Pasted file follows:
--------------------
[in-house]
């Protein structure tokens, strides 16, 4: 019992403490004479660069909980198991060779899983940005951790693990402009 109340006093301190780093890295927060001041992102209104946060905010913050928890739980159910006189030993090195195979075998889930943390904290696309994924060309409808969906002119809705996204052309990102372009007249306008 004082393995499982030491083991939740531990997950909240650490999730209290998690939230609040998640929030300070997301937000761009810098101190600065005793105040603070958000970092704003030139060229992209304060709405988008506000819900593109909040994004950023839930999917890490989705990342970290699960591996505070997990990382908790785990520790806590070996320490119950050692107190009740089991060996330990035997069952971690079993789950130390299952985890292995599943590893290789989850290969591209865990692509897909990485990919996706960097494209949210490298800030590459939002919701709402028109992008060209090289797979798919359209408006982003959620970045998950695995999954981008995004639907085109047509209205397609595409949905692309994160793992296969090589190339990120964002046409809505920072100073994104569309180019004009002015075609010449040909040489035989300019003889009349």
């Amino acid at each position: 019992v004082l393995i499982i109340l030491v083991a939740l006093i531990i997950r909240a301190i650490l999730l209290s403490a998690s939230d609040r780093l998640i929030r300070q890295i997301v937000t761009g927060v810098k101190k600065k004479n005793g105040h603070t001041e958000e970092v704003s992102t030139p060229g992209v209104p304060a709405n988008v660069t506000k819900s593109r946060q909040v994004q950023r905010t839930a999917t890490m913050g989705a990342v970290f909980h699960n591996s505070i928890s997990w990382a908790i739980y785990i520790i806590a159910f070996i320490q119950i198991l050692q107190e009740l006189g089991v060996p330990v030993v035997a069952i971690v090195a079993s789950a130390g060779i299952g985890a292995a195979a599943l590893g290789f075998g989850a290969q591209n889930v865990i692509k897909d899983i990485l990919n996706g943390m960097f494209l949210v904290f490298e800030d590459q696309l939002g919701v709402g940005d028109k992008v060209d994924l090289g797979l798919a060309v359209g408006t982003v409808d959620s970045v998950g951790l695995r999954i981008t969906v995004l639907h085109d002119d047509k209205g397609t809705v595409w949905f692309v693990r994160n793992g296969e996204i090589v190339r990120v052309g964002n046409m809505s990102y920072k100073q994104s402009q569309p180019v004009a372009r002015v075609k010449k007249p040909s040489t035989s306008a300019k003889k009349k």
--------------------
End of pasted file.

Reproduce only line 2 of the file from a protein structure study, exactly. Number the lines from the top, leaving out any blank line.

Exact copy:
């Protein structure tokens, strides 16, 4: 019992403490004479660069909980198991060779899983940005951790693990402009 109340006093301190780093890295927060001041992102209104946060905010913050928890739980159910006189030993090195195979075998889930943390904290696309994924060309409808969906002119809705996204052309990102372009007249306008 004082393995499982030491083991939740531990997950909240650490999730209290998690939230609040998640929030300070997301937000761009810098101190600065005793105040603070958000970092704003030139060229992209304060709405988008506000819900593109909040994004950023839930999917890490989705990342970290699960591996505070997990990382908790785990520790806590070996320490119950050692107190009740089991060996330990035997069952971690079993789950130390299952985890292995599943590893290789989850290969591209865990692509897909990485990919996706960097494209949210490298800030590459939002919701709402028109992008060209090289797979798919359209408006982003959620970045998950695995999954981008995004639907085109047509209205397609595409949905692309994160793992296969090589190339990120964002046409809505920072100073994104569309180019004009002015075609010449040909040489035989300019003889009349």